The Global Economic Consequences of Y2K
Dr. Edward Yardeni, Chief Economist,



"The year 2000 problem is a global problem. One of the things we've heard said here today, which is spoken a lot in the media, is that the United States is ahead of the rest of the world. Correct. But also it's more dependent on technology than the rest of the world. So while we are ahead in awareness, the effects will be more pronounced here than anywhere else, in any country. Some Third World countries won't even notice it. Other Third World countries, because they use hand-me-down computers from the West, will come to a grinding halt."

"... it was Bruce Webster here who mentioned... there could be famine in the United States in 2000. And like most of you here I thought rubbish, rubbish, until we started looking at the infrastructure and started the wildfire scenarios on what if.

"And looking at New York and California, I walk into a supermarket and I get lettuce, fresh vegetables, any day of the year. Seven days ago they were in a field in California. Now they're in a supermarket just outside New York. We know the switches on the railroads are faulty. We know because of mergers, even today, many of the major corporations in the railroad business don't know where the railway stop is.

"When you move this way through, come 2000 you could have a scenario -- and when you look at this, it's the Soviet Union in the '80s -- where there's plentiful supply of food in the fields, but you can't get it from the fields to the towns to feed the population. This is not a way-out, whacko scenario. This is for real."

The Global Food Chains
Alan Simpson, President



"Okay, I've got to give you this analogy. This is Titanic America. They went down to the ocean floor and they found the rivets. They brought the rivets up from the Titanic. They cut them in half. They found crystal in the metal. What sunk the Titanic is it sideswiped the iceberg and the rivets popped. It didn't cut it like a can opener. The rivets were defective. Think of the rivets -- think of computers as the rivets of our global economy. They're defective. And we're going at full steam ahead in the middle of the night in the Atlantic when it's freezing cold so everything is brittle straight for an iceberg and we're dancing in steerage and having first class meals on top. Okay, and that's the analogy."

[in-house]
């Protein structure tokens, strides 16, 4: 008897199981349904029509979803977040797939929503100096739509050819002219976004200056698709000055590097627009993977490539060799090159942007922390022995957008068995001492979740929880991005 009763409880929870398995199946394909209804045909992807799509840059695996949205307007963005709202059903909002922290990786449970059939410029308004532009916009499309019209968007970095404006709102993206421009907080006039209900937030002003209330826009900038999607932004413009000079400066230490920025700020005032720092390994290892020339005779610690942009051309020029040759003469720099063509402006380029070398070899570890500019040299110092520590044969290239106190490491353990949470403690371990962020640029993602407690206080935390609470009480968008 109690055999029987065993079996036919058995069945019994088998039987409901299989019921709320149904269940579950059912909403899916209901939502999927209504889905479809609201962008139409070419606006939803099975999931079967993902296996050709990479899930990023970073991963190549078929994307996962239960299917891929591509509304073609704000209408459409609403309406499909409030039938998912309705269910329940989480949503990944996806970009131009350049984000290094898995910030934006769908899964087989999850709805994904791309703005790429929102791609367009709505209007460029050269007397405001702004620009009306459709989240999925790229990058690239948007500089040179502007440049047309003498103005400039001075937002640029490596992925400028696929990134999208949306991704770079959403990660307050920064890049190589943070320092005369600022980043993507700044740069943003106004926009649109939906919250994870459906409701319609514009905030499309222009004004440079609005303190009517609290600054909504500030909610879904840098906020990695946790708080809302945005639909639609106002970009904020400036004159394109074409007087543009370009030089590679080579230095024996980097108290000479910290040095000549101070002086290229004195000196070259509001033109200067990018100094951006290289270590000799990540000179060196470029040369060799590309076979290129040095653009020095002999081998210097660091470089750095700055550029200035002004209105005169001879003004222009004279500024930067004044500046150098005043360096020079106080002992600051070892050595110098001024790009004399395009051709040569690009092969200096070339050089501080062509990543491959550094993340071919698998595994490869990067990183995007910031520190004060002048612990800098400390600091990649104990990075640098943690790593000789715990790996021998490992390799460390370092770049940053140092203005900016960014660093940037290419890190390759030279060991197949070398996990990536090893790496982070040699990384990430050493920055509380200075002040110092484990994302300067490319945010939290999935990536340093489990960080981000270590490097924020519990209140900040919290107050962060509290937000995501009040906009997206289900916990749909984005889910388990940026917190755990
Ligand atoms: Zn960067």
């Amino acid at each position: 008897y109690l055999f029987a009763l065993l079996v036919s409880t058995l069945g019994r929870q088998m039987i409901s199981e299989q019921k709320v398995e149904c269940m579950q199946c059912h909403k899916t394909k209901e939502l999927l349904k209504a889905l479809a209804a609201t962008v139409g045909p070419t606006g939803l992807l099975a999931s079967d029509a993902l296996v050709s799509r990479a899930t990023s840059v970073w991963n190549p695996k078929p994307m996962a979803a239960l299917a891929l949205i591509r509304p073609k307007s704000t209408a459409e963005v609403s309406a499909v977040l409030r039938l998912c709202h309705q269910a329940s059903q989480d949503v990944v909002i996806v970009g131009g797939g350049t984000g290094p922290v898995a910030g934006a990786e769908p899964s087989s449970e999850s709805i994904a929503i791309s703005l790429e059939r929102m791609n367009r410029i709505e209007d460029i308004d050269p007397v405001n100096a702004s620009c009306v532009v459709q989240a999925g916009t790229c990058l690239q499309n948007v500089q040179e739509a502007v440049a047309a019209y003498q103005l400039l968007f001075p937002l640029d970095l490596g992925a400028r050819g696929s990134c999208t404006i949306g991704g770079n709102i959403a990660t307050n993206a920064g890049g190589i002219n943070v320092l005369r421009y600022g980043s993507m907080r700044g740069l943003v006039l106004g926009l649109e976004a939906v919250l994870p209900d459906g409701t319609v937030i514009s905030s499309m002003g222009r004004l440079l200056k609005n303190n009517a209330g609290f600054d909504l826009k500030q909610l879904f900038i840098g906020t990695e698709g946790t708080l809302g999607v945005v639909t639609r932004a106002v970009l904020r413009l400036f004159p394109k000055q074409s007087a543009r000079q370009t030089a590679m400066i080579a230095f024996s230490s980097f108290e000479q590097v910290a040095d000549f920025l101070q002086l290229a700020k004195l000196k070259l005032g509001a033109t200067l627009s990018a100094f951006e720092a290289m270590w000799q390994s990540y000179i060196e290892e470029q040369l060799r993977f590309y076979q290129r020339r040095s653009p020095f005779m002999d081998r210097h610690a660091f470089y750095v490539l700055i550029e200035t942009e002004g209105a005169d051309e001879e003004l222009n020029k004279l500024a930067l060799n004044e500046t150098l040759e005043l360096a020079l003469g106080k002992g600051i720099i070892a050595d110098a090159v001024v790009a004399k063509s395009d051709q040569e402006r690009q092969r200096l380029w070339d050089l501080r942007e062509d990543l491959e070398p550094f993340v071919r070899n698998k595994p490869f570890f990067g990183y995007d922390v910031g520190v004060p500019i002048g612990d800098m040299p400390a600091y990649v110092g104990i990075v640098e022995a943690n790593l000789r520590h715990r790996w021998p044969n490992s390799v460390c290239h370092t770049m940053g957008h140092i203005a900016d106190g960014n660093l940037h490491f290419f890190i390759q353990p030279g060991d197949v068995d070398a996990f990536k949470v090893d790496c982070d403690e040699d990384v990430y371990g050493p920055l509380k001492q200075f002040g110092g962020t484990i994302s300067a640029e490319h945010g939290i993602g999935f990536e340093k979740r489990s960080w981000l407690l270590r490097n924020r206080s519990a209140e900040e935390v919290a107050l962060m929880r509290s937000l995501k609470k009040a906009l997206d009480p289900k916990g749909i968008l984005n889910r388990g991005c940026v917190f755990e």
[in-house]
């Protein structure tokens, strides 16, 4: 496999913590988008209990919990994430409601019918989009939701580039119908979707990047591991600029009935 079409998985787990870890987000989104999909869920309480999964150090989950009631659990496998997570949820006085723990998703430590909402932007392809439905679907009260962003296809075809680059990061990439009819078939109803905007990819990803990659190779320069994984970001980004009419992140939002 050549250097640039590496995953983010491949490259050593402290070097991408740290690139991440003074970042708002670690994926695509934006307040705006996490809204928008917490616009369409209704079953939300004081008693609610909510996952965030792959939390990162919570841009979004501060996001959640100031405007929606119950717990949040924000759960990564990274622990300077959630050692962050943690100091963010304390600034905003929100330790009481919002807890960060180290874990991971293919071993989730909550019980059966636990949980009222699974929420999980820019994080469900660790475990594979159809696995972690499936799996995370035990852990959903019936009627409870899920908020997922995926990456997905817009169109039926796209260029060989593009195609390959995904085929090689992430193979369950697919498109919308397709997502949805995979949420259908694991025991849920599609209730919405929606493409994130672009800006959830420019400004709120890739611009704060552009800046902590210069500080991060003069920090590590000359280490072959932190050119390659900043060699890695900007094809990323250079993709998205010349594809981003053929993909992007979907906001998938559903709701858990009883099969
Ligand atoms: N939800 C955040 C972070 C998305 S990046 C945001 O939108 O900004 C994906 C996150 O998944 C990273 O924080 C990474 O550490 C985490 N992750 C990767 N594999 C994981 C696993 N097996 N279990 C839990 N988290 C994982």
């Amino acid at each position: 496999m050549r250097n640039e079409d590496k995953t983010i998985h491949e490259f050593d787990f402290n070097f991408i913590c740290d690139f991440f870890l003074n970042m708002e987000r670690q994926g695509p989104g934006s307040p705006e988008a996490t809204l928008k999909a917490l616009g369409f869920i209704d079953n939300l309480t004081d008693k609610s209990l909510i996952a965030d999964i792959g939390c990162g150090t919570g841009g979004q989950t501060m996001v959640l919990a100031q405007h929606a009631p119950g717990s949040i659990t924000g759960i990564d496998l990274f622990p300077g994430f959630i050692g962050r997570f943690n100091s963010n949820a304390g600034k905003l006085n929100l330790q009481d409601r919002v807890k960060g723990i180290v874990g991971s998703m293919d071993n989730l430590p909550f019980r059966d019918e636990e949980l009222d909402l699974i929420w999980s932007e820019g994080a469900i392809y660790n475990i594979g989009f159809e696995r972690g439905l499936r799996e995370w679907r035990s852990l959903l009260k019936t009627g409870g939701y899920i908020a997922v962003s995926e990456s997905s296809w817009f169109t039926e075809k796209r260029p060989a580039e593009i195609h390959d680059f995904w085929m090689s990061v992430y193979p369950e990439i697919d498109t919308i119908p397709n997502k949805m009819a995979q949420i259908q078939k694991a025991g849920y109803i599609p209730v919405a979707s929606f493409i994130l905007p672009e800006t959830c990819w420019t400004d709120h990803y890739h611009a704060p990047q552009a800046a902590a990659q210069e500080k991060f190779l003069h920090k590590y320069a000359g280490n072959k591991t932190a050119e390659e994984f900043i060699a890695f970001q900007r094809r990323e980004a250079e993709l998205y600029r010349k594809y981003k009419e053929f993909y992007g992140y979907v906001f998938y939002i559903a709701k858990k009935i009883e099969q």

---Dr. Edward Yardeni, Chief Economist



By Martin A. Armstrong
(Thanks to SwiftWing Researcher Sherri Amderson for tracking down this article.)

[Martin A. Armstrong is associated with PRINCETON ECONOMICS INTERNATIONAL which is one of the largest global strategic advisory firms in the world with assets in excess of one billion dollars.]

Computer science is something I've been deeply involved in since the mid-1960's when the invention of transistors replaced vacuum tubes allowing the football size main frames to shrink to the size of a 1,000 sq. feet. It was my background in computer design and software that enabled me to see the potential benefits to further advance my passion in economics and market behavior. Therefore, on this unique subject, I have experience in both fields. It is important to understand that there is a significant difference between a Y2K bug in software and chips that have software programs already embedded.

There is NO doubt whatsoever that the Y2K hype is really out of control. Certain firms have a vested interest in scaring everyone for the sole purpose of taking advantage of them for huge profits. We literally have perhaps the largest database in the world. With over 25 gigs of data, if anyone should be panicking it would be PEI. We solved our Y2K problems in 3 days. That was accomplished by merely writing a program to open a data file and altering a record such as 890515 to 19890515. Both numbers are stored in a 4-bit field so increasing the number does NOT even take up more disk space. A file saved in ASCII format would take up more space than a binary file.